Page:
In its standard blue and black colours, Huawei’s P20 Pro resembles a handsome if generic iPhone X clone. Especially when you account for its notch and glass back with a vertically-aligned rear camera. Pickup the Twilight edition of this phone which shifts in tone from green to purple in pearlescent fashion, and it feels like much more of its own thing. Even if this coloured glass trick is nabbed off last year’s HTC U11.
Still, what was it Steve Jobs said about great design? “Good artists copy, great artists steal.” And in its most premium form there’s no doubting the P20 Pro looks fabulous.
As much as it borrows from the the iPhone X, the P20 Pro handles more like an iPhone 8 Plus. It’s a weighter device at 180g, but you can’t really use it one-handed unless you’ve got the hands of a giant. Despite this, it’s a well-built phone that’s thoroughly comfortable to hold.
Like any phone with this kind of glass sandwich design, it’s easy to smudge the Pro’s backside with hundreds of greasy fingerprints. The only way to put a stop to this is to cover up your P20 and invest in case. At least this will stop it from cracking should you succumbing to an untimely case of butterfingers. One the plus side, dropping this phone in a puddle won’t wreck it thanks to IP67 waterproofing.
The final bit of iPhone-aping that’s going on here? No headphone jack. So you’ll need a pair of Bluetooth or USB-C headphones if you want to listen to music here. A pair of buds that (naturally) resemble Apple’s EarPods come bundled with the P20 Pro but they’re of a similar standard to the real thing i.e. not especially good.
Power & battery life: fastest in the west?
Pro by name, pro by nature, Huawei’s top-tier flagship is fully kitted out with the manufacturer’s top tier Kirin 970 chip and 6GB RAM. Although the Kirin 970 isn’t quite as fast as the Samsung Galaxy S9’s Exynos 9810 or Apple’s A11 Bionic chips, you’d struggle to tell the difference in a side-by-side comparison for all but the most intense photo and video editing.
When scooting between the likes of WhatsApp, Instagram and YouTube, the P20 Pro is buttery smooth. Things do get a little on the toasty side when playing demanding games such as PlayerUnknown’s Battlegrounds Mobile, but never so much that the phone becomes uncomfortable to hold. All in all, this is one of the most powerful phones you can buy right now and you likely won’t get close to tapping its full potential.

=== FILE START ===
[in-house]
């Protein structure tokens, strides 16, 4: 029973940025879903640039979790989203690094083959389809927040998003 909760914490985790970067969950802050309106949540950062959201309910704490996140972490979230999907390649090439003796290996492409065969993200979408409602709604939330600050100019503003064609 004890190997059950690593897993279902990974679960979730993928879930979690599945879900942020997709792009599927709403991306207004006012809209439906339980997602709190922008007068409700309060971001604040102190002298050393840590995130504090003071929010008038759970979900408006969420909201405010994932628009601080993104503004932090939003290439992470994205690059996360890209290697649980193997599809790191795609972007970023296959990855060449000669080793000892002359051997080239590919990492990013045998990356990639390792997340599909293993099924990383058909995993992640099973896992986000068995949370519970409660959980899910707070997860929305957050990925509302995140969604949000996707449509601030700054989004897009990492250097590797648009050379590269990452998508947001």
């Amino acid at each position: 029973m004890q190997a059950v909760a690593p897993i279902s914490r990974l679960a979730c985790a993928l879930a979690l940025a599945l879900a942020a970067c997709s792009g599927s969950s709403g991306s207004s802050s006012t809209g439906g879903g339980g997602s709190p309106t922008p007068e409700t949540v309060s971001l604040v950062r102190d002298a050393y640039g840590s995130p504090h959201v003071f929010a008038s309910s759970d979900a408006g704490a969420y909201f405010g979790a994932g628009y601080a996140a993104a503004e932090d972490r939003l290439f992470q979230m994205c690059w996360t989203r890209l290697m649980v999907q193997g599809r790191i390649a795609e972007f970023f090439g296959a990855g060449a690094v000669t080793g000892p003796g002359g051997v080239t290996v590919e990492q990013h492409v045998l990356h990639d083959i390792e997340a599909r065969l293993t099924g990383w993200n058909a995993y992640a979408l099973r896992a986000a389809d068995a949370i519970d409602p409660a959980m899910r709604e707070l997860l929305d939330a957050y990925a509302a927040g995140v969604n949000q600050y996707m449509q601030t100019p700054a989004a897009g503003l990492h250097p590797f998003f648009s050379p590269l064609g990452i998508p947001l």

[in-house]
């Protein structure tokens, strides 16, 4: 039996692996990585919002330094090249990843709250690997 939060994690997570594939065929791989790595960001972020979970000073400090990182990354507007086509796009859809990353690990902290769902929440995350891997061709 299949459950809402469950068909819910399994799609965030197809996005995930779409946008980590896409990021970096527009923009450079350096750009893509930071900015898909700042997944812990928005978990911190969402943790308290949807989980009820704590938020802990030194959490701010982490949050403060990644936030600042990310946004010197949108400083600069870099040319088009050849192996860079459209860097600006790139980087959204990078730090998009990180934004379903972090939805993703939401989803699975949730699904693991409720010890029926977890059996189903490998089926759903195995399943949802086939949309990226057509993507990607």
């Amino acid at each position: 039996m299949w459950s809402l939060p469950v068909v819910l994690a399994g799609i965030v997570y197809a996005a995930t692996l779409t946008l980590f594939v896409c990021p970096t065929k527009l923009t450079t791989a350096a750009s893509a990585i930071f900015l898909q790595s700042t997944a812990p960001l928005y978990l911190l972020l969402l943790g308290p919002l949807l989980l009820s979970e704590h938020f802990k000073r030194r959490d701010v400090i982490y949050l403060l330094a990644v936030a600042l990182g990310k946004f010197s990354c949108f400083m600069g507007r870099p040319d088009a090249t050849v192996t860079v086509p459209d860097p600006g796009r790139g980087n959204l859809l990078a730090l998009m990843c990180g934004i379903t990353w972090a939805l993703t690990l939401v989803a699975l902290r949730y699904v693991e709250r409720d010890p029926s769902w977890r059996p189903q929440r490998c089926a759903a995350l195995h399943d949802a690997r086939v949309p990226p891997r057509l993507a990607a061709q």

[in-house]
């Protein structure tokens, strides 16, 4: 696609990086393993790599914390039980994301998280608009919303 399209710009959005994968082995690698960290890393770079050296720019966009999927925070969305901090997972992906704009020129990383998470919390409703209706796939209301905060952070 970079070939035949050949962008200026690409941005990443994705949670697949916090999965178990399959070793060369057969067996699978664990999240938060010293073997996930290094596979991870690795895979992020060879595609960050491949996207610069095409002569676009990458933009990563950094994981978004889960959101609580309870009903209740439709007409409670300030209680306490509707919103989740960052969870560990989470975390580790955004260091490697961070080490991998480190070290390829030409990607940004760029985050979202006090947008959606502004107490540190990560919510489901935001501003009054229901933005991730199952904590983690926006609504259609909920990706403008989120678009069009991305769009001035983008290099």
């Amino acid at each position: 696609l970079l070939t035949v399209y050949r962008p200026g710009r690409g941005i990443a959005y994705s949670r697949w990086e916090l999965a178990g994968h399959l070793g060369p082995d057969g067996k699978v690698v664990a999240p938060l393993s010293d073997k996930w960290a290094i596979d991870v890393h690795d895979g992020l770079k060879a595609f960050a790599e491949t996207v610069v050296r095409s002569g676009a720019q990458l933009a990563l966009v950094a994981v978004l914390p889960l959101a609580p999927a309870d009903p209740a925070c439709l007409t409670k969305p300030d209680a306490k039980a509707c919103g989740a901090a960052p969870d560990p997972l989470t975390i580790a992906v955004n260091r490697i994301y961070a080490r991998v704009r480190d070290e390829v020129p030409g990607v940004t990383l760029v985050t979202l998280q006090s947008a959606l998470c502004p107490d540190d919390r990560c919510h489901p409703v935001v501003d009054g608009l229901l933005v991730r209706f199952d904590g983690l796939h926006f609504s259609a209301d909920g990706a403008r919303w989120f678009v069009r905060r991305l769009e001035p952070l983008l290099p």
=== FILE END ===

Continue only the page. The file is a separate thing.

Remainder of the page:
With 128GB storage included, only the most ardent media hoarders will manage to max out on apps, music and movies as well. Truth be told, I had almost 100GB left after installing all my regular downloads, playlists and the odd episode of The Good Place. So even though it lacks microSD support, you’d have to be really going some overload on storage here.
As for battery life, the Huawei P20 Pro has a whopping great 4000mAh capacity. That’s bigger than pretty much any flagship phone you can buy right now and means the P20 Pro has plenty in the way of stamina. It’ll happily trundle on for a day and a half without crying out for a re-up.
That’s about what you should expect from Samsung’s Galaxy S9 too, and unless you’re extremely frugal with how you use this phone you won’t get any much longer out of it. Still, even if you really pummel the P20 Pro you’ll still get a full day’s use out of it and that’s not to be sniffed at.
OS: Android. Only more messy
Huawei’s phones have had a bad rep in the past for their EMUI software, but the P20 Pro is totally undeserving of this tagline. Its take on Android 8.1 Oreo might be a little cluttered at times and hide away a few settings in obscure menus during others, but it’s generally sound to live with. Especially if you’re making the leap over from iOS.
From the outset, EMUI has been made to mimic Apple’s own mobile operating system by ditching Android’s usual app drawer and handing you a suit of Huawei’s apps to use. Know where to look in the settings, and you can pretty much rearrange things as you please. The own-brand apps aren’t deletable, but that’s pretty much my only major criticism of the Pro. If you don’t want to bother with Huawei’s excesses you generally don’t have to.
Besides, I can live with a few too many buttons on my camera app if the phone itself is a winner to begin with. What you get here is broadly akin to the clutter of Samsung’s Galaxy S6 a couple of years ago and that’s perfectly tolerable. Plus, you get all the security, notification and battery tweaks that comes with Android’s latest incarnation.
Competition: What about the iPhone?
As you’ve no doubt surmised already, the Huawei P20 Pro has two chief rivals: Samsung’s Galaxy S9 and the iPhone X. Every other flagship smartphone either isn’t as capable or is a world away in terms of pricing.
So it’d be unreasonable to throw a more affordable if still well-specced phone like the OnePlus 5T into the discussion. Either you’re willing to spend close to a grand on your next phone, or that seems like absolute madness.
For anyone with deep pockets and even those of a frugal disposition, Huawei’s P20 Pro is an absolute steal on contract. While the iPhone X is available for roughly £69 per month and the S9 is £65 pm, you can pick up the Pro for about £53 pm. Add up that difference over the course of two years and it’s a fair bit of dollar.
Granted, if you want to buy the Huawei P20 Pro outright for £799, you’ll find the Samsung Galaxy S9 is a tad cheaper at £739 and… the iPhone X is still a thousand quid.
Bearing in mind all it can do and how much you’ll pay for it, Huawei’s P20 Pro is the best value phone you can buy right now.
Huawei P20 Pro verdict
It’s been a long time since a phone of the Huawei P20 Pro’s quality came along to upset the Apple-Samsung duopoly we’ve all gotten used to. Having experienced its amazing triple lens camera, shimmering design and heavyweight performance for a fortnight now, I’m convinced it’s the best new phone of the year so far. Hell, I’ll go one better: it’s the best phone you can buy right now.
When so many handsets offer pretty much the same thing right now, the P20 Pro deserves credit for doing a little bit more for less of your money. It’s the first Huawei handset to offer quality through and through. Sure, some software-related rough edges remain but they’re tolerable at worst and totally eradicable if you have the knowhow.
Striking just the right balance between borrowed inspiration and genuine innovation, the Huawei P20 Pro is a telephonic tour de force.
Huawei’s P20 Pro is the best phone in the world right now
Occasionally awkward software
No headphone jack